What happened next was methodical, trance-like. First, I went back to the kitchen. Poured the eggs into the sink and rinsed the bowl, wrapped up the turkey bacon, rinsed the coffee pot. Next, I went to Indie’s room and made her bed. In the bathroom, I washed my face, brushed my teeth, refolded the towel and draped it on the rod next to the sink. In the living room, I folded the beaded throw over the back of the loveseat. I stepped from room to room, stood at each door for a final inspection, remembered what my mother taught me: Leave the house neat. If something happens to you and you never come back, you want people to find the house nice.

***

My mother picked up every glass, every bowl, every pair of shoes as soon as they were set down. Growing up, I had to make my bed before leaving my room. Every time we’d leave the house, all the lights were turned off, the throw on the couch folded just right, my shoes placed on the floor of my closet. My mother’s insistence on control, I think, was a way to reverse her own mother’s chaos, a worry that anyone might come into their house and find (as she once did when she came home from school) empty bottles around the living room, vomit draped over the sink and the back of the couch, her mother sprawled naked and passed out in the back bedroom after a day of drinking. She kept things put away because so much had been left out, undone, by her own mother. That afternoon, before we left the house, going around to each room was a ritual that would not bear interruption. It was also the only time I looked at our house the way a stranger might, saw how they would see us through the rooms of our house, our home. I understood what my mother had meant: the house was us. But I was about to learn something she had known all too young, that no matter how nice you might keep your house, something beyond your control can destroy the depiction, seep like poison.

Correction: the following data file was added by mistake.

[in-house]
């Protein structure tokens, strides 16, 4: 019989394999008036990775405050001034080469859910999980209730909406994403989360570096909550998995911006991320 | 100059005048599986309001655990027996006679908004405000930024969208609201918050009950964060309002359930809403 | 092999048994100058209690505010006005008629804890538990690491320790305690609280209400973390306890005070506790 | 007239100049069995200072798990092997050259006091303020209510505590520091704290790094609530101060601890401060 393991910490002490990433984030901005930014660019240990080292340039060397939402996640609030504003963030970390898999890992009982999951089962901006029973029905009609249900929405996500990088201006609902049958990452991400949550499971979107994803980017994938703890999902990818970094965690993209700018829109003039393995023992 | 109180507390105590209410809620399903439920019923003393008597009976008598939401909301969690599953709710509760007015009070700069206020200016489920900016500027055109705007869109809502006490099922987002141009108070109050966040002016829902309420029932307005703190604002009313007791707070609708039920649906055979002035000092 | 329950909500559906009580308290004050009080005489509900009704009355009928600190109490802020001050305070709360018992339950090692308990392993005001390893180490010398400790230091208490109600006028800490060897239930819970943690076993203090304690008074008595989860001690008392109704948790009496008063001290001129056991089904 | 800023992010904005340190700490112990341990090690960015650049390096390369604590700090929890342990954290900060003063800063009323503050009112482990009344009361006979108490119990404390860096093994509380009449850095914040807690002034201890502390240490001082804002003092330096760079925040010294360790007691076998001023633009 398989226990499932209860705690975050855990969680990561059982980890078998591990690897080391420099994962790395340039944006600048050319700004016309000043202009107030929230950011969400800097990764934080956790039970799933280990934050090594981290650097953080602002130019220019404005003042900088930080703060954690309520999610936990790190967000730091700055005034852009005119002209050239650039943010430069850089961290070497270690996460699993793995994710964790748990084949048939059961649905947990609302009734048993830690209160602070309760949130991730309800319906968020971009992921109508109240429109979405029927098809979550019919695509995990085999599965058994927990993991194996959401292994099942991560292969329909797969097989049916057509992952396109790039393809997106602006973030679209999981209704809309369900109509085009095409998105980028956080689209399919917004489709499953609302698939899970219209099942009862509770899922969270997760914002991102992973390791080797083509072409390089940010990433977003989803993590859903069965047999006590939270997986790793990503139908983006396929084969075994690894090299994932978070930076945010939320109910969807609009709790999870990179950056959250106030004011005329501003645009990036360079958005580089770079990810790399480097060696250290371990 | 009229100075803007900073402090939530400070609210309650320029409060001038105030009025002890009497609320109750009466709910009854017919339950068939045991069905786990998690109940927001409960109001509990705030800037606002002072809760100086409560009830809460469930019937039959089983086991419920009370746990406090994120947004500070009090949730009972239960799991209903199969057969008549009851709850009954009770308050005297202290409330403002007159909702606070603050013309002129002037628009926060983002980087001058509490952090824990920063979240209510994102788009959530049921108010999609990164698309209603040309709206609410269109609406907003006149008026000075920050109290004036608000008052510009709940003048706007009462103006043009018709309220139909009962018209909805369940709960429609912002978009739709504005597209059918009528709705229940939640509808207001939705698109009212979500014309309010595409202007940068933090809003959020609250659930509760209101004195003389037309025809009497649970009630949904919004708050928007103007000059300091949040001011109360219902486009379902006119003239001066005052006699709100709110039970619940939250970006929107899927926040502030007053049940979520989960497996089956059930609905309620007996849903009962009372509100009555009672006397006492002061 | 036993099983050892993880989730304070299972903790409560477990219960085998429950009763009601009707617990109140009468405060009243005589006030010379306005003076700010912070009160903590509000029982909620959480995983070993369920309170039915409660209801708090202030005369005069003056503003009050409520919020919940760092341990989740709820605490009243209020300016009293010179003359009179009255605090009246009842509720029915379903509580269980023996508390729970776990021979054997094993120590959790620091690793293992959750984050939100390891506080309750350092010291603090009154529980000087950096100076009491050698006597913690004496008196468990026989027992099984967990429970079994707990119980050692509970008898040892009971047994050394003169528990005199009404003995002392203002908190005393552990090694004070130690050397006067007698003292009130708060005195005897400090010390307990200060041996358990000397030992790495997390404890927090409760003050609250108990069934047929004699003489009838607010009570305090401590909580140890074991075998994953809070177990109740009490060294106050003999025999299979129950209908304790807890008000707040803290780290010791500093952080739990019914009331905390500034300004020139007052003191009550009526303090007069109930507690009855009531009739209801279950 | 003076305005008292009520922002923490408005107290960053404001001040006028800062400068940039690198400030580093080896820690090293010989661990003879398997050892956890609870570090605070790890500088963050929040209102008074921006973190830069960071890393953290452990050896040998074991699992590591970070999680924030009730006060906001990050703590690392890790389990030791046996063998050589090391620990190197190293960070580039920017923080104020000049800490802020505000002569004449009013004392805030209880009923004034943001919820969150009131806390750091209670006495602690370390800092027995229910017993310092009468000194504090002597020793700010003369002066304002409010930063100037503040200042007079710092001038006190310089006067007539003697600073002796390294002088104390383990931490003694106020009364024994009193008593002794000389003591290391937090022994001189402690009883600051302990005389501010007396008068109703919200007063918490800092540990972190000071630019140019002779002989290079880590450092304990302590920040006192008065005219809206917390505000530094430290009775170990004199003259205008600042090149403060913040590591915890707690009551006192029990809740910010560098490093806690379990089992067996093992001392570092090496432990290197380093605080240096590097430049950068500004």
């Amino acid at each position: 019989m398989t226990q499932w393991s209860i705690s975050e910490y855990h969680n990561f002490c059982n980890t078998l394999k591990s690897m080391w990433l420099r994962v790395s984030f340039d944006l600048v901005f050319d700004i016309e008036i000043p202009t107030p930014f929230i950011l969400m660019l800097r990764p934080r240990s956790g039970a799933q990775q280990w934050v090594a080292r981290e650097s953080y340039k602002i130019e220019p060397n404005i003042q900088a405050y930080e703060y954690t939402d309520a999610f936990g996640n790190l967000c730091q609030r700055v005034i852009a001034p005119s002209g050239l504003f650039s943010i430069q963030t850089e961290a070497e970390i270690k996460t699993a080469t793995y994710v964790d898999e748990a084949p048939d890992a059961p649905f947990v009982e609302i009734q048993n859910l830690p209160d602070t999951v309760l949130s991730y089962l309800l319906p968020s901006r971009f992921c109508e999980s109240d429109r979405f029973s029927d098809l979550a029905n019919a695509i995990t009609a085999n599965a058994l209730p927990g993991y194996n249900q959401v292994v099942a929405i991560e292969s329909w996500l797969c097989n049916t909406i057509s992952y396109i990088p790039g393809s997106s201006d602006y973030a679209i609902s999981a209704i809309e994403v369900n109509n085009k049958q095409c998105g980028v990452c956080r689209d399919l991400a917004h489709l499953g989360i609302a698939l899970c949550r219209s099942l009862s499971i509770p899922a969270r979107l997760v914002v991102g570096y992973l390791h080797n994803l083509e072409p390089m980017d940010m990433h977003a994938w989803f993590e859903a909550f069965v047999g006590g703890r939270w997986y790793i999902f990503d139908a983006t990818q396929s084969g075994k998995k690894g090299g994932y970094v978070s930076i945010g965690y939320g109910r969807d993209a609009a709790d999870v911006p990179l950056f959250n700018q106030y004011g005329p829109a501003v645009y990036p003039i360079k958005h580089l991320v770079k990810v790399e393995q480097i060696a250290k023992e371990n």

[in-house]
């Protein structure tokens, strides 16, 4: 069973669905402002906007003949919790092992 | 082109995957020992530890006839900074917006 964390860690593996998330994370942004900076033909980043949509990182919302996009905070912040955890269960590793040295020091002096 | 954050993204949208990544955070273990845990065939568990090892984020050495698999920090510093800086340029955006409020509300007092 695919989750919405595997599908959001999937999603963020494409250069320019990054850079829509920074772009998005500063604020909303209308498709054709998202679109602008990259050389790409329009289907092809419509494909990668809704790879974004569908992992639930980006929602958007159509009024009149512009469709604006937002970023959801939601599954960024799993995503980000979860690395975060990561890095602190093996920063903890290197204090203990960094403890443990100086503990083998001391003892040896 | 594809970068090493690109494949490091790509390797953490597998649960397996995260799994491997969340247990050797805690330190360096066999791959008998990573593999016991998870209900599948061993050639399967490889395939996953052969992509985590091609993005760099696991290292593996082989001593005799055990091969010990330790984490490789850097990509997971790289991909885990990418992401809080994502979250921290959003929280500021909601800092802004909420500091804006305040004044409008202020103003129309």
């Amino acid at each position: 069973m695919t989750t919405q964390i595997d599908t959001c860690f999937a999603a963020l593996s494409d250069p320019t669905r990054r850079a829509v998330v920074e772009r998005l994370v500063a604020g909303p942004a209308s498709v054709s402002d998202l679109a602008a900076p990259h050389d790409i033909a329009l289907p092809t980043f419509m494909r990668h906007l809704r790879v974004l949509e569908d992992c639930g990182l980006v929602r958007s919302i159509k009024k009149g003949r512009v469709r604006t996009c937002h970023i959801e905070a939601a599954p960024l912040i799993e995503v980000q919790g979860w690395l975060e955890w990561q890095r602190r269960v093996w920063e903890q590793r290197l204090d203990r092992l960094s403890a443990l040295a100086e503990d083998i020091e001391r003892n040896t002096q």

***

The hospital was right across the street from our house. I took Indie’s hand, and we worked to steady each other, ourselves. I told her we could make it. Indie collapsed before we made the sidewalk, heaved into the grass of our neighbor’s yard. Neither one of us could stand, our legs a betrayal. I sobbed and stumbled toward the street, waved my arms and called out for help, the cars on Route 11 speeding by.